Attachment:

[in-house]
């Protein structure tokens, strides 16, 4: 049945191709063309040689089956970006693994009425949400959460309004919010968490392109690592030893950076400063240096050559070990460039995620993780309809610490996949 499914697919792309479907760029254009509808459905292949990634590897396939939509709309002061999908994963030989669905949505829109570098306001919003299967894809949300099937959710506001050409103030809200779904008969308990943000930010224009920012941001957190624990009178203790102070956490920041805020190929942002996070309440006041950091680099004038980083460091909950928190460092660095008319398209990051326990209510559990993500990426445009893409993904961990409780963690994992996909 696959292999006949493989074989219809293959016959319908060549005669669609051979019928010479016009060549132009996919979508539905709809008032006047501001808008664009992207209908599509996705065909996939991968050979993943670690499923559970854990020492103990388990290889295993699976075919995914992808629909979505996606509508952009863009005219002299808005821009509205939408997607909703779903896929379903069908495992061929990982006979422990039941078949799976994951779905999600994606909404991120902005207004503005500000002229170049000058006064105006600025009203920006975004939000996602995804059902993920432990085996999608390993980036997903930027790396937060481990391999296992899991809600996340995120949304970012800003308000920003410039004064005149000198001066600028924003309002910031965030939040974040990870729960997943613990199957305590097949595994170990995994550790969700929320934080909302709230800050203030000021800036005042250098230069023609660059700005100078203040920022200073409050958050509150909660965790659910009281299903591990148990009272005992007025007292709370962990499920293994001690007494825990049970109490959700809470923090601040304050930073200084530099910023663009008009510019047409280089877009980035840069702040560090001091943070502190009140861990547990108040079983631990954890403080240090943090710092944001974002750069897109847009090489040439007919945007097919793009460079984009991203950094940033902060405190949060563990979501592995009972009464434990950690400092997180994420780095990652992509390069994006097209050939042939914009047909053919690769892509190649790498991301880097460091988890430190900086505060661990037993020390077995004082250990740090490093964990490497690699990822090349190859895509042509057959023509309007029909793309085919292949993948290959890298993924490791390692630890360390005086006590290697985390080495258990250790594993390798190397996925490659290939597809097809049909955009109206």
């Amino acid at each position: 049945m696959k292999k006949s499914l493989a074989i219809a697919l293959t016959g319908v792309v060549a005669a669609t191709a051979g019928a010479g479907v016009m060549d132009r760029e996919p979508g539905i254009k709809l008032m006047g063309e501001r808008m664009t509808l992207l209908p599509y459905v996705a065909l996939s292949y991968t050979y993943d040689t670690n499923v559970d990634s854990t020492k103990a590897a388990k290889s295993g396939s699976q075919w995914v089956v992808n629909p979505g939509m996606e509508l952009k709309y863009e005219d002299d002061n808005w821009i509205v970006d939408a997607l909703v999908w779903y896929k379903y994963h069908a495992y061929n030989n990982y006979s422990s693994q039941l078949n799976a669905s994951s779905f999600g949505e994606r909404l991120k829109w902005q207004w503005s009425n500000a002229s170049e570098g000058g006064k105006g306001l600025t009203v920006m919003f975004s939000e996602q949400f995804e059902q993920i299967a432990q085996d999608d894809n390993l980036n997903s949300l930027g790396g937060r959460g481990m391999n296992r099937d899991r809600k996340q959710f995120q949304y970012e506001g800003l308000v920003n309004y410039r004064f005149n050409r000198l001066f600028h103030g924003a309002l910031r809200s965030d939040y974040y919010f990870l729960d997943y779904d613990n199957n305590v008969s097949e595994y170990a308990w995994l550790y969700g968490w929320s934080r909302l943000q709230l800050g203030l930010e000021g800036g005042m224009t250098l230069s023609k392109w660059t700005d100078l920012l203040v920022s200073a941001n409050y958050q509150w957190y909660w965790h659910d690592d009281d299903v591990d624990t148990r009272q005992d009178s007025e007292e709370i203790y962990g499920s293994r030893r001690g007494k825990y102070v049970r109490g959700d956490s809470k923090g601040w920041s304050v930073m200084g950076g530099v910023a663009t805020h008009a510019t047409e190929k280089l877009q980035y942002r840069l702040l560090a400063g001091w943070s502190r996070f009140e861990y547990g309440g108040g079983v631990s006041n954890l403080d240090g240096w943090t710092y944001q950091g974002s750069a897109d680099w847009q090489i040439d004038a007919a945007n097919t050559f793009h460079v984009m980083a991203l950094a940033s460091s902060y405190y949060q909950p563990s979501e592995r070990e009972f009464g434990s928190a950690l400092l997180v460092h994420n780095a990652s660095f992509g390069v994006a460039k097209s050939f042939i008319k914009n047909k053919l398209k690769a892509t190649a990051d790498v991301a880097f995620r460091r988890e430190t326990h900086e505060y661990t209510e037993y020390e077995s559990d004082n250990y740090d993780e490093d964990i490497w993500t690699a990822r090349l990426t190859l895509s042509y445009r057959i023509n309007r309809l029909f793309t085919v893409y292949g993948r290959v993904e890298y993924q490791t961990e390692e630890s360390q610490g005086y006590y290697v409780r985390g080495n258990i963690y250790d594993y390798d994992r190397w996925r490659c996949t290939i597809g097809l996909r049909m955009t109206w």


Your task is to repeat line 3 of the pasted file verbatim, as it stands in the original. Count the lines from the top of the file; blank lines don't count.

């Amino acid at each position: 049945m696959k292999k006949s499914l493989a074989i219809a697919l293959t016959g319908v792309v060549a005669a669609t191709a051979g019928a010479g479907v016009m060549d132009r760029e996919p979508g539905i254009k709809l008032m006047g063309e501001r808008m664009t509808l992207l209908p599509y459905v996705a065909l996939s292949y991968t050979y993943d040689t670690n499923v559970d990634s854990t020492k103990a590897a388990k290889s295993g396939s699976q075919w995914v089956v992808n629909p979505g939509m996606e509508l952009k709309y863009e005219d002299d002061n808005w821009i509205v970006d939408a997607l909703v999908w779903y896929k379903y994963h069908a495992y061929n030989n990982y006979s422990s693994q039941l078949n799976a669905s994951s779905f999600g949505e994606r909404l991120k829109w902005q207004w503005s009425n500000a002229s170049e570098g000058g006064k105006g306001l600025t009203v920006m919003f975004s939000e996602q949400f995804e059902q993920i299967a432990q085996d999608d894809n390993l980036n997903s949300l930027g790396g937060r959460g481990m391999n296992r099937d899991r809600k996340q959710f995120q949304y970012e506001g800003l308000v920003n309004y410039r004064f005149n050409r000198l001066f600028h103030g924003a309002l910031r809200s965030d939040y974040y919010f990870l729960d997943y779904d613990n199957n305590v008969s097949e595994y170990a308990w995994l550790y969700g968490w929320s934080r909302l943000q709230l800050g203030l930010e000021g800036g005042m224009t250098l230069s023609k392109w660059t700005d100078l920012l203040v920022s200073a941001n409050y958050q509150w957190y909660w965790h659910d690592d009281d299903v591990d624990t148990r009272q005992d009178s007025e007292e709370i203790y962990g499920s293994r030893r001690g007494k825990y102070v049970r109490g959700d956490s809470k923090g601040w920041s304050v930073m200084g950076g530099v910023a663009t805020h008009a510019t047409e190929k280089l877009q980035y942002r840069l702040l560090a400063g001091w943070s502190r996070f009140e861990y547990g309440g108040g079983v631990s006041n954890l403080d240090g240096w943090t710092y944001q950091g974002s750069a897109d680099w847009q090489i040439d004038a007919a945007n097919t050559f793009h460079v984009m980083a991203l950094a940033s460091s902060y405190y949060q909950p563990s979501e592995r070990e009972f009464g434990s928190a950690l400092l997180v460092h994420n780095a990652s660095f992509g390069v994006a460039k097209s050939f042939i008319k914009n047909k053919l398209k690769a892509t190649a990051d790498v991301a880097f995620r460091r988890e430190t326990h900086e505060y661990t209510e037993y020390e077995s559990d004082n250990y740090d993780e490093d964990i490497w993500t690699a990822r090349l990426t190859l895509s042509y445009r057959i023509n309007r309809l029909f793309t085919v893409y292949g993948r290959v993904e890298y993924q490791t961990e390692e630890s360390q610490g005086y006590y290697v409780r985390g080495n258990i963690y250790d594993y390798d994992r190397w996925r490659c996949t290939i597809g097809l996909r049909m955009t109206w």